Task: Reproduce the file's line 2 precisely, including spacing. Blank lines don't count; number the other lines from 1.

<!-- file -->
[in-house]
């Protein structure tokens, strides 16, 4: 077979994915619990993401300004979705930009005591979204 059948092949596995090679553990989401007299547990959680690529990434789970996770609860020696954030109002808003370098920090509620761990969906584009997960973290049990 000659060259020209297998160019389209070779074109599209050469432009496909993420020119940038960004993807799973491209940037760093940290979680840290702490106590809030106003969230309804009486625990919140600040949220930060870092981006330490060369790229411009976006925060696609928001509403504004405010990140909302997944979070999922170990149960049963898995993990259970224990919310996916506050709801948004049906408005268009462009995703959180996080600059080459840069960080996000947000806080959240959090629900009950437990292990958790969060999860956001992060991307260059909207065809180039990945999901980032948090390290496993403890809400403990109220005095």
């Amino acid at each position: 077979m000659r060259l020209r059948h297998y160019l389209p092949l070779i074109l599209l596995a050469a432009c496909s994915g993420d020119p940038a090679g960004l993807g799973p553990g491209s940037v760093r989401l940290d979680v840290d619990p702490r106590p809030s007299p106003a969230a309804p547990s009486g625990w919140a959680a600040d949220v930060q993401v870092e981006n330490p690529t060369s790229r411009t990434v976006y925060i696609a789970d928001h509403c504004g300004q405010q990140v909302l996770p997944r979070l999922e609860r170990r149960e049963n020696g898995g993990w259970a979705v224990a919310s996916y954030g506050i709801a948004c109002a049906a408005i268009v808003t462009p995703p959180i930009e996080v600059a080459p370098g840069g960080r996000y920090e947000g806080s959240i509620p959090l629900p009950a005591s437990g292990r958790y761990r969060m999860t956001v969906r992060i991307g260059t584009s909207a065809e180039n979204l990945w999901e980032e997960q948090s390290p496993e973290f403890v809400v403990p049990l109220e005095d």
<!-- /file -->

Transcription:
């Protein structure tokens, strides 16, 4: 077979994915619990993401300004979705930009005591979204 059948092949596995090679553990989401007299547990959680690529990434789970996770609860020696954030109002808003370098920090509620761990969906584009997960973290049990 000659060259020209297998160019389209070779074109599209050469432009496909993420020119940038960004993807799973491209940037760093940290979680840290702490106590809030106003969230309804009486625990919140600040949220930060870092981006330490060369790229411009976006925060696609928001509403504004405010990140909302997944979070999922170990149960049963898995993990259970224990919310996916506050709801948004049906408005268009462009995703959180996080600059080459840069960080996000947000806080959240959090629900009950437990292990958790969060999860956001992060991307260059909207065809180039990945999901980032948090390290496993403890809400403990109220005095």